Birth is a powerful metaphor for the processes that we undergo throughout our life, and can symbolize our transformation into new states of being, as well as our coming out of the womb of potential into our true expression as creative and ever-developing beings. And physical birth (which literally brings life into the world) is a process that I not only find incredibility beautiful, but have a great deal of interest in, a tremendous amount of respect for, and years of experience studying.
As an undergraduate student, studying sociology, culture, film, neuroscience, philosophy and a number of different subjects that gave me glimpses into the nature of consciousness, I became interested in everyday and milestone events as mediums through which individuals and groups perform and (re)create cultural and personal identities. This interest eventually led me to pursue research on early life rituals while studying abroad in India, which I then expanded to include birth rituals in the United States for my final research project/paper. This enabled me to dive deeply into hundreds of hours of research on the topic, interviewing a large number of women, birth advocates, important researchers, doulas and midwives, and attending numerous hours birth classes, presentations, and events.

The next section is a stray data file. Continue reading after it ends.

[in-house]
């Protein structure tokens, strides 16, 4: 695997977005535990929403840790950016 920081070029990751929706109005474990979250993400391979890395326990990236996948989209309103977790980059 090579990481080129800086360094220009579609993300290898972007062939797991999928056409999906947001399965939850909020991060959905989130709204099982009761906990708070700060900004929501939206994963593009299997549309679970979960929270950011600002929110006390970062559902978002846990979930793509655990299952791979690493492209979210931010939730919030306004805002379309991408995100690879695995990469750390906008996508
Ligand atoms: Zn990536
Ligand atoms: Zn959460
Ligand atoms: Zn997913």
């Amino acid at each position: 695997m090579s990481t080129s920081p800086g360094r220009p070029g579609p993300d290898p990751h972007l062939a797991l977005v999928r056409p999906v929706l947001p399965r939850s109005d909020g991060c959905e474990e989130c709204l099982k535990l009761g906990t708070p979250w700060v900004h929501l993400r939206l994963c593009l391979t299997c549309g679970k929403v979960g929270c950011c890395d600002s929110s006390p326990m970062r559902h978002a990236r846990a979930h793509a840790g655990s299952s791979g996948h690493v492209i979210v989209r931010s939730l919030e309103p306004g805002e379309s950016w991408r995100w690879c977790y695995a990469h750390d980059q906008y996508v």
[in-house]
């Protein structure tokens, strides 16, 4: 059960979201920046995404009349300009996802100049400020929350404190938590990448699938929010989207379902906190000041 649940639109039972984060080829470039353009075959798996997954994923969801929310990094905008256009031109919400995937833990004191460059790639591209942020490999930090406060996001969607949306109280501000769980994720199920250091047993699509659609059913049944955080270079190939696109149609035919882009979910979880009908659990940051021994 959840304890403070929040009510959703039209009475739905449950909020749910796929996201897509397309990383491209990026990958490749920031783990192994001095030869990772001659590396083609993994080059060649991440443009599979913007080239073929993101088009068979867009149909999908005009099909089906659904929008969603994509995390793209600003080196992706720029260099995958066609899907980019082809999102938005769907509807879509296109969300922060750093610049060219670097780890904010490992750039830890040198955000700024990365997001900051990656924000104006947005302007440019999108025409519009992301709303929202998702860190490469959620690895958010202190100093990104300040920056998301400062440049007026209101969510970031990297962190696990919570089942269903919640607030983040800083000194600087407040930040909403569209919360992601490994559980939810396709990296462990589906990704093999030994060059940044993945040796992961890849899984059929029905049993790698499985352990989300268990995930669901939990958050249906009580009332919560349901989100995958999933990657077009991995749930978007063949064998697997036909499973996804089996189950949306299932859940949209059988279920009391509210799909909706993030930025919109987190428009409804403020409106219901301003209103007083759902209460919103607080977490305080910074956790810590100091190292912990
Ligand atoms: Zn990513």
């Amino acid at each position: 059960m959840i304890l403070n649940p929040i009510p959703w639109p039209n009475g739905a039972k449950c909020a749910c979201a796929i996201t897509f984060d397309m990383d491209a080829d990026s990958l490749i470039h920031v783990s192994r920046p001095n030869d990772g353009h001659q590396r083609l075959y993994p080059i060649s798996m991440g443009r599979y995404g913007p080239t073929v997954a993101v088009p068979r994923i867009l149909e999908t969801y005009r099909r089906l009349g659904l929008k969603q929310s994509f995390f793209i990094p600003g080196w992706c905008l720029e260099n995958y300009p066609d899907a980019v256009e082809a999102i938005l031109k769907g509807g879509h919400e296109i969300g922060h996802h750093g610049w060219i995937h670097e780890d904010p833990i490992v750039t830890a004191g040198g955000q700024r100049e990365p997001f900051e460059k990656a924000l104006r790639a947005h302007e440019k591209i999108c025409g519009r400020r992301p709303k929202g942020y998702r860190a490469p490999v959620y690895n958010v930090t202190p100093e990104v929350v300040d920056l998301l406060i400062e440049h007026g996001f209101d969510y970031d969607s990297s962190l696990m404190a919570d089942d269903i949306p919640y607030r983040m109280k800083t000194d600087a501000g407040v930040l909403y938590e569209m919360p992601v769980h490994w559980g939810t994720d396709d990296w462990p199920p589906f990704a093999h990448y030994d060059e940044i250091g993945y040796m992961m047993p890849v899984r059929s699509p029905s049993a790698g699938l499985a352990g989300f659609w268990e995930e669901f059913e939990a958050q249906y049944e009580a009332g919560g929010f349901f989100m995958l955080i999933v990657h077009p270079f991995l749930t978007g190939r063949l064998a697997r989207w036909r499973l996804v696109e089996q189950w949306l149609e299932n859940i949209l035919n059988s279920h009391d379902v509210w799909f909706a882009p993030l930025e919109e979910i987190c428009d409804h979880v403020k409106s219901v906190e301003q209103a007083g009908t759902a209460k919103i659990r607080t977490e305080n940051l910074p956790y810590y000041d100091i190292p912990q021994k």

During this time of researching, observing, and interviewing women and scholars on the social and cultural performances that are centered around birth and early life milestones, as well as partaking in a number of ceremonies that are designed to support the “proper initiation” of children, mothers, and fathers into “human society” in the US and in India, I grew to understand how important healthy maternity support systems are.
A women’s’ birth experience matters, and supporting healthy and empowered births (not just physically, but on all levels) is not only vital to the health of individuals, but is also vital to the health of our families, communities, countries and our world as a whole.